In a response that smells of both panic and hubris, Haryana’s Bharatiya Janata Party-led state government deployed thousands of police, Rapid Action Force (RAF) and para-military personnel along all roads entering the state from Punjab, and also roads going to Delhi from Haryana. This was the heavy-handed response – presumably at the instance of the Modi government – that met an estimated two lakh farmers who wanted to reach Delhi to protest against the three agriculture related laws that were rammed through the Parliament recently.
In the rest of the country, many states witnessed rural road blockades and protests as the two-day farmers’ protest begun across the country, coinciding with the one-day general strike call given by ten central trade unions and other independent federations.
The BJP-led governments may have prevented farmers from reaching Delhi in large numbers but this “declaration of war” on them, as described by Hannan Mollah, All India Kisan Sabha (AIKS) leader, has not ended the agitation. Thousands of farmers were camped on different highways leading to Delhi in both Haryana and Uttar Pradesh, even as lakhs of farmers joined protests in their states. It’s going to be a long battle, from the looks of it.
Farmers Confront Heavy Security Cordon
The elaborate security bandobast soon crumbled all along the Punjab-Haryana border, and even within the BJP-ruled state.
In the morning, a huge contingent of farmers, in trucks and tractor-trolleys loaded with people and food, tarpaulins, stoves, first broke multi-layered barriers at Ambala. They pushed back the police force and jubilantly proceeded down the national highway towards Karnal, some 90 kilometres away. They swept through a flagging police presence at Kurukshetra and then, they were again confronted with an even more elaborate arrangement of security forces at Karnal. At the time of publishing this report, the stand-off between the farmers and security forces was continuing at Karnal. All this was done by the Haryana contingent of farmers moving within their own state. The Haryana government, egged on by the Centre, had declared war on its own farmers to protect the Delhi bigwigs.
Meanwhile, the situation at the Punjab border turned ugly and furious within hours as huge contingents of Punjab’s farmers started moving down the highways towards Delhi. They had to pass through Haryana – there was no other way — to reach their country’s capital and give a message to their elected prime minister.
Then something resembling a guerrilla warfare erupted at Shambhu border (near Ambala) as the security forces turned hostile in desperation. Perhaps they had heard of the events down the road and the security forces’ failure to deter the earlier contingent. Or perhaps, they felt freer because these were farmers from Punjab. Whatever the case, with drone cameras buzzing and cranes cranking up and down, the security forces warned them on loud speakers and then let loose their water cannons. Seeing that the protesters were unfazed, heave teargassing was also started.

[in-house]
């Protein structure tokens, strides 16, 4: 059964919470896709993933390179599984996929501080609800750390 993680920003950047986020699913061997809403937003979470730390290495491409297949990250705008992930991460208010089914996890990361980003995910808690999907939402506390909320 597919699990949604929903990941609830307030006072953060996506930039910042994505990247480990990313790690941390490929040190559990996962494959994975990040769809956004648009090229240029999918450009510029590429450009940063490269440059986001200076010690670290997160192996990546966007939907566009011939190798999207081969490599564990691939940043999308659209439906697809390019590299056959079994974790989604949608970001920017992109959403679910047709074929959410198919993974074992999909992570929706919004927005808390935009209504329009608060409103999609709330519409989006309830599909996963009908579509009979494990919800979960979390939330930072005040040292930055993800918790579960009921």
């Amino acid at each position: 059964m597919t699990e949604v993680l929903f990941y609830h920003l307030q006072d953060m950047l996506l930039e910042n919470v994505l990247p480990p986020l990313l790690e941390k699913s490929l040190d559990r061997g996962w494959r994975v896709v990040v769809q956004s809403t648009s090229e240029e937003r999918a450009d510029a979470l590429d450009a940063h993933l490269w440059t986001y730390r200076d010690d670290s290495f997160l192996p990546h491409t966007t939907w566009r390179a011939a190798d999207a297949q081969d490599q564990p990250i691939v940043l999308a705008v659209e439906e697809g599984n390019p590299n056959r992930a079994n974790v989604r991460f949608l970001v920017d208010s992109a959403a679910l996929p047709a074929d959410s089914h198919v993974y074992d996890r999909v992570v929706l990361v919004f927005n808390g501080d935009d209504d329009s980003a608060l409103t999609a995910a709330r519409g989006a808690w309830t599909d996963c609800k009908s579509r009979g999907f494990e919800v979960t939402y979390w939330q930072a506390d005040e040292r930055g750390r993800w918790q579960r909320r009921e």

The protesters were by then furious at the obstructions, and they were in larger numbers than the security forces. So, they rammed through the metal barricades, threw them in the river Ghaggar and braved the water cannons. The young were at the forefront, telling their elderly relatives to remain in the trucks and tractor trolleys. On a narrow bridge full of protesters and buses, the police blithely continued throwing tear gas canisters while being unmindful of the danger of a possible stampede.
Various farmers’ organisations and political parties have condemned the BJP-led state government in Haryana for its ham-handed approach in stopping farmers from reaching Delhi.
UP & Delhi Police Block Entry Points, MP Cops Arrest Activists
Meanwhile, at the UP-Delhi border, there was police and other security deployment on both sides of the borders at all the three major entry points—NOIDA, NH 24 and GT Road. Thousands of farmers gathered on the UP side of the barricades and ultimately they decided to squat on the roads. Delhi Police are controlled by the Union Home Ministry. However, matters had not erupted into a confrontation till last reports came in.
The Gurgaon border with Delhi and the Singhu border in the North also had very strong police deployment but they did not face much pressure – the protesters there were still being held back further up the highways.
The extent of panic in the corridors of power can be gauged from the fact that Delhi Metro was directed to suspend its services beyond Delhi borders out of fear that farmers will use metro trains to reach the heart of the national capital. There were reports that police were questioning and picking up anybody with a rustic look at railway stations and inter-state bus stations.
In Madhya Pradesh, several farmer activists and those expressing solidarity were arrested by the local police to prevent them from going to Delhi.
Protests to Continue on Nov 27
While many states witnessed rural road blockades and protests on Thursday as the two-day farmers’ protest coincided with the one-day general strike by ten central trade unions and other independent federations, it is expected that the mobilisation will further intensify on November 27.
Farmers organisations are claiming that the government’s repressive actions on the first day have fired up the discontent among farmers across the country and it will be shown on the streets tomorrow.